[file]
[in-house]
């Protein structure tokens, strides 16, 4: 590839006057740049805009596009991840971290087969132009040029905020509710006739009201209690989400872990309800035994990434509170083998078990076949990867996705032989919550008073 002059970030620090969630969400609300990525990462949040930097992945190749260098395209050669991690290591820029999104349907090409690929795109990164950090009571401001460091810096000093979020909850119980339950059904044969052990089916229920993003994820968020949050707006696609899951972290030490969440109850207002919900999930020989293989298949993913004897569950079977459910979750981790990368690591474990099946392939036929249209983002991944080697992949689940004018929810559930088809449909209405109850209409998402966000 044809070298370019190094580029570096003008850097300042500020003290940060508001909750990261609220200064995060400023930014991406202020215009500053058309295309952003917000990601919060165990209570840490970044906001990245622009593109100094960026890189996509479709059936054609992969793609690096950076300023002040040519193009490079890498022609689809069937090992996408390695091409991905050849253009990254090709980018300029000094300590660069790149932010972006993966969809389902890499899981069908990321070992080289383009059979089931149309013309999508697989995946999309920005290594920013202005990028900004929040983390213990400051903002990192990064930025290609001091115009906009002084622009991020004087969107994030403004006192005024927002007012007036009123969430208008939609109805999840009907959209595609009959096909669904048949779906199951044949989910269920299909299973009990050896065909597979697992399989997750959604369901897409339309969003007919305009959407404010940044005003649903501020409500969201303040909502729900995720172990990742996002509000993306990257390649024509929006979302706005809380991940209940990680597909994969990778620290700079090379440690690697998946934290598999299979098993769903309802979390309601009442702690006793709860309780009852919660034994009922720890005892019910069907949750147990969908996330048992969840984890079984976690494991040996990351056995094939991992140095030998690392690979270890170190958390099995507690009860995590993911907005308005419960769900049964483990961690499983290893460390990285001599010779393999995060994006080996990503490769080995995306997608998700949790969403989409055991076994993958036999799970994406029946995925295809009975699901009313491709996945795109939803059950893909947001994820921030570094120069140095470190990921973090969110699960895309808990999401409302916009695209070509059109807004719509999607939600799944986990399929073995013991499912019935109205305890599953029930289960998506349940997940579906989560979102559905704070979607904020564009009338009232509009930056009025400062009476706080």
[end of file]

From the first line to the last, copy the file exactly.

[in-house]
């Protein structure tokens, strides 16, 4: 590839006057740049805009596009991840971290087969132009040029905020509710006739009201209690989400872990309800035994990434509170083998078990076949990867996705032989919550008073 002059970030620090969630969400609300990525990462949040930097992945190749260098395209050669991690290591820029999104349907090409690929795109990164950090009571401001460091810096000093979020909850119980339950059904044969052990089916229920993003994820968020949050707006696609899951972290030490969440109850207002919900999930020989293989298949993913004897569950079977459910979750981790990368690591474990099946392939036929249209983002991944080697992949689940004018929810559930088809449909209405109850209409998402966000 044809070298370019190094580029570096003008850097300042500020003290940060508001909750990261609220200064995060400023930014991406202020215009500053058309295309952003917000990601919060165990209570840490970044906001990245622009593109100094960026890189996509479709059936054609992969793609690096950076300023002040040519193009490079890498022609689809069937090992996408390695091409991905050849253009990254090709980018300029000094300590660069790149932010972006993966969809389902890499899981069908990321070992080289383009059979089931149309013309999508697989995946999309920005290594920013202005990028900004929040983390213990400051903002990192990064930025290609001091115009906009002084622009991020004087969107994030403004006192005024927002007012007036009123969430208008939609109805999840009907959209595609009959096909669904048949779906199951044949989910269920299909299973009990050896065909597979697992399989997750959604369901897409339309969003007919305009959407404010940044005003649903501020409500969201303040909502729900995720172990990742996002509000993306990257390649024509929006979302706005809380991940209940990680597909994969990778620290700079090379440690690697998946934290598999299979098993769903309802979390309601009442702690006793709860309780009852919660034994009922720890005892019910069907949750147990969908996330048992969840984890079984976690494991040996990351056995094939991992140095030998690392690979270890170190958390099995507690009860995590993911907005308005419960769900049964483990961690499983290893460390990285001599010779393999995060994006080996990503490769080995995306997608998700949790969403989409055991076994993958036999799970994406029946995925295809009975699901009313491709996945795109939803059950893909947001994820921030570094120069140095470190990921973090969110699960895309808990999401409302916009695209070509059109807004719509999607939600799944986990399929073995013991499912019935109205305890599953029930289960998506349940997940579906989560979102559905704070979607904020564009009338009232509009930056009025400062009476706080």